Scientific Papers by Darwin appeared in the Proceedings of the Geological, Zoological, Geographical and Linnean Societies, and in the “ Ann. and Mag. Natural History,” 1835–1882 ; in “ Nature, 1869, etc. ; in Mind, and the " Gardener's Chronicle. (A posthumous essay on instinct is given in “ Mental Evolution in Animals,” by Romanes, 1883, and in the “ Journal of the Linnean Soc:" ; some contributions are also included in works by other authors.)
Life and Letters, including an autobiographical chapter, ed. F. Darwin, 3 vols., 1887. Charles Darwin : His Life told in an autobiographical chapter, and in a selected series of his published letters, ed. F, Darwin, 1892, 1902. More Letters of Charles Darwin, ed. F. Darwin, 1903. Life (Great Writers) by G. T. Bettany, 1887.
I HAVE stated in the preface to the first Edition of this work, and in the Zoology of the Voyage of the Beagle, that it was in consequence of a wish expressed by Captain Fitz Roy, of having some scientific person on board, accompanied by an offer from him of giving up part of his own accommodations, that I volunteered my services, which received, through the kindness of the hydrographer, Captain Beaufort, the sanction of the Lords of the Admiralty. As I feel that the opportunities which I enjoyed of studying the Natural History of the different countries we visited, have been wholly due to Captain Fitz Roy, I hope I may here be permitted to repeat my expression of gratitude to him; and to add that, during the five years we were together, I received from him the most cordial friendship and steady assistance. Both to Captain Fitz Roy and to all the Officers of the Beagle? I shall ever feel most thankful for the undeviating kindness with which I was treated during our long voyage.
This volume contains, in the form of a Journal, a history of our voyage, and a sketch of those observations in Natural History and Geology, which I think will possess some interest for the general reader. I have in this edition largely condensed and corrected some parts, and have added a little to others, in order to render the volume more fitted for popular reading ; but I trust that naturalists will remember, that they must refer for details to the larger publications, which comprise the scientific results of the Expedition. The Zoology of the Voyage of the Beagle includes an account of the Fossil Mammalia, by Professor Owen; of the Living Mammalia, by Mr. Waterhouse ; of the Birds, by Mr. Gould ; of the Fish, by the Rev. L. Jenyns; and of the Reptiles, by Mr. Bell. I have appended to the descriptions of each species an account of its habits and range. These works, which I owe to the high talents and disinterested zeal of the above distinguished authors, could not have been undertaken, had it not been for the liberality of the Lords Commissioners of Her Majesty's Treasury, who, through the representation of the Right Honourable the Chancellor of the Exchequer, have been pleased to grant a sum of one thousand pounds towards defraying part of the expenses of publication.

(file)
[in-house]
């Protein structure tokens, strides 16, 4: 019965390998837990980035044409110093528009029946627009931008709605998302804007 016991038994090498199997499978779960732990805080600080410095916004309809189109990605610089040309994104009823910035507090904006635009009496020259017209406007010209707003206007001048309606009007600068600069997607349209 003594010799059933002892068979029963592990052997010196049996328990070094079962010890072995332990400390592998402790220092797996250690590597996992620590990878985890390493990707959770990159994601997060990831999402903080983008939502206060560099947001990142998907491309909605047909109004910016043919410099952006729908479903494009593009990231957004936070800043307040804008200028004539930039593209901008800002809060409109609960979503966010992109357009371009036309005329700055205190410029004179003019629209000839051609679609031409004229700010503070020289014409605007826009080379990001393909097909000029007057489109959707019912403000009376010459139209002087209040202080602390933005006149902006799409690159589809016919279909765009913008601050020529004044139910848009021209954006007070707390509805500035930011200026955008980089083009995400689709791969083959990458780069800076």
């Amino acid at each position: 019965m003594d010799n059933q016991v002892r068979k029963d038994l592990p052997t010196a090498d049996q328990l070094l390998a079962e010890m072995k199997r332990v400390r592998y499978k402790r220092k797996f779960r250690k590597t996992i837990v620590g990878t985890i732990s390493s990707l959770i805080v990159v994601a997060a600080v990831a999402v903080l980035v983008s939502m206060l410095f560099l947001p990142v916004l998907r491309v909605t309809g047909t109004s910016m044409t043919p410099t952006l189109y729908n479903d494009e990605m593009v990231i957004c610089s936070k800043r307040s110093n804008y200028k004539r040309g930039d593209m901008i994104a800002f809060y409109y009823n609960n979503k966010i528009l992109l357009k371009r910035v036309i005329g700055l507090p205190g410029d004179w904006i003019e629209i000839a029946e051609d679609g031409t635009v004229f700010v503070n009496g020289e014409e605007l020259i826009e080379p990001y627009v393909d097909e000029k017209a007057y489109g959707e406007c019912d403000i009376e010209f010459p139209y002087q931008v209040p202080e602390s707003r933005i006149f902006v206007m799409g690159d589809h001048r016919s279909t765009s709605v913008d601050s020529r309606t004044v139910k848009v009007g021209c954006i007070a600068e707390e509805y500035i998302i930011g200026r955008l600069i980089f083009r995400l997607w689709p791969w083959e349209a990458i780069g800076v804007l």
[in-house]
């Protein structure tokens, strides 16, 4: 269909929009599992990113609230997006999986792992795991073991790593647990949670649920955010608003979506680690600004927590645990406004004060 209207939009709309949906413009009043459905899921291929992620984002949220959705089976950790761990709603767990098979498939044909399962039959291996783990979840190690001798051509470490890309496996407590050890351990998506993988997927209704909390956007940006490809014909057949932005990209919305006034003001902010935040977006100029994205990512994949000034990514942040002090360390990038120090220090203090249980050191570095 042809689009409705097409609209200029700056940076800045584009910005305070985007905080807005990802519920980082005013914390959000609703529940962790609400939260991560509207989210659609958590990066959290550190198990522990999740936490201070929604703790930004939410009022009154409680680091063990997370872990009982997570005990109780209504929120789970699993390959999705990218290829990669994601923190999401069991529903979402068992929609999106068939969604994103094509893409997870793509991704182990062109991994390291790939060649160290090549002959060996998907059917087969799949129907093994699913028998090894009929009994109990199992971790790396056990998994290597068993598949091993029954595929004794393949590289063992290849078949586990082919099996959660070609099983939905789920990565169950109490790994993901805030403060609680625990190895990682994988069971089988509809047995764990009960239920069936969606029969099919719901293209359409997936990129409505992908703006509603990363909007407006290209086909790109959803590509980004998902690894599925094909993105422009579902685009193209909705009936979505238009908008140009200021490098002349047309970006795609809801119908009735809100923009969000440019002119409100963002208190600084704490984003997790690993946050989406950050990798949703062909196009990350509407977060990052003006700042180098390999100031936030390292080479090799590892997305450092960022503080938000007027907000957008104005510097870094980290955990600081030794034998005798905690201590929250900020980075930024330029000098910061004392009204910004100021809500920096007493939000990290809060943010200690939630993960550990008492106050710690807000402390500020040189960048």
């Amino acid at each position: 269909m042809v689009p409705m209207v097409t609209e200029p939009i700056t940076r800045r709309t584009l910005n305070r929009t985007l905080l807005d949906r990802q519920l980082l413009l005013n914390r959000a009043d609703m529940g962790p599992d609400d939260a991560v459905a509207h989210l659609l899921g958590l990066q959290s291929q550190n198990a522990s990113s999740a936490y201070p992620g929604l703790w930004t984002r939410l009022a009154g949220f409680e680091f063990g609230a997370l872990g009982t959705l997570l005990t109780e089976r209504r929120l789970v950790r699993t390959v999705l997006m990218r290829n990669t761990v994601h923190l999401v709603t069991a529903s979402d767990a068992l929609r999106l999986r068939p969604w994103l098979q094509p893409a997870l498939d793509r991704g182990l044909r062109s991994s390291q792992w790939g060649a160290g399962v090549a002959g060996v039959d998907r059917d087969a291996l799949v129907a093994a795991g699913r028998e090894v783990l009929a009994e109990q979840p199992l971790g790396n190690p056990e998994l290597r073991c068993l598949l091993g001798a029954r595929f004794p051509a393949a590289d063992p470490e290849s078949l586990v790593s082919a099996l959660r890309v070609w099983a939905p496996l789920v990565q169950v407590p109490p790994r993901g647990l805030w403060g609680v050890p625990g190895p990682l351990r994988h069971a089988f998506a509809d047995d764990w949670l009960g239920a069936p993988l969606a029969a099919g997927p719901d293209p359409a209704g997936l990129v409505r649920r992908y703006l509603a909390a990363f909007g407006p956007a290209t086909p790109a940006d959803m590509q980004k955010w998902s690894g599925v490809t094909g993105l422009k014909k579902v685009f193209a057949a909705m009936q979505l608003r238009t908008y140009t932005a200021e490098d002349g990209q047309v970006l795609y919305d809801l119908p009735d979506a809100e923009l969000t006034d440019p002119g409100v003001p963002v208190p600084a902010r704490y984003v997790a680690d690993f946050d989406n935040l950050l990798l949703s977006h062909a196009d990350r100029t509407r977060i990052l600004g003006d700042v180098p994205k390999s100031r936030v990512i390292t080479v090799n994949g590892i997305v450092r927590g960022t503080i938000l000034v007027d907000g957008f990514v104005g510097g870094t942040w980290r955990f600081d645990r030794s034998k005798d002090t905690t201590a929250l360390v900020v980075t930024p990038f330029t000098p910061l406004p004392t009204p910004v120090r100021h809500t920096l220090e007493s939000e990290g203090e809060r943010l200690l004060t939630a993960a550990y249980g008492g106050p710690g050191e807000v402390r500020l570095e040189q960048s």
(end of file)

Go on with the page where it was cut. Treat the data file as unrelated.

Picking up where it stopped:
1 I must take this opportunity of returning my sincere thanks to Mr. Bynoe, the surgeon of the Beagle, for his very kind attention to me when I was ill at Valparaiso.
I have myself published separate volumes on the “Structure and Distribution of Coral Reefs ;” on the “Volcanic Islands visited during the Voyage of the Beagle ;” and on the “Geology of South America.” The sixth volume of the “Geological Transactions" contains two papers of mine on the Erratic Boulders and Volcanic Phenomena of South America. Messrs. Waterhouse, Walker, Newman, and White, have published several able papers on the Insects which were collected, and I trust that many others will hereafter follow. The plants from the southern parts of America will be given by Dr. J. Hooker, in his great work on the Botany of the Southern Hemisphere. The Flora of the Galapagos Archipelago is the subject of a separate memoir by him, in the “ Linnean Transactions." The Reverend Professor Henslow has published a list of the plants collected by me at the Keeling Islands; and the Reverend J. M. Berkeley has described my cryptogamic plants.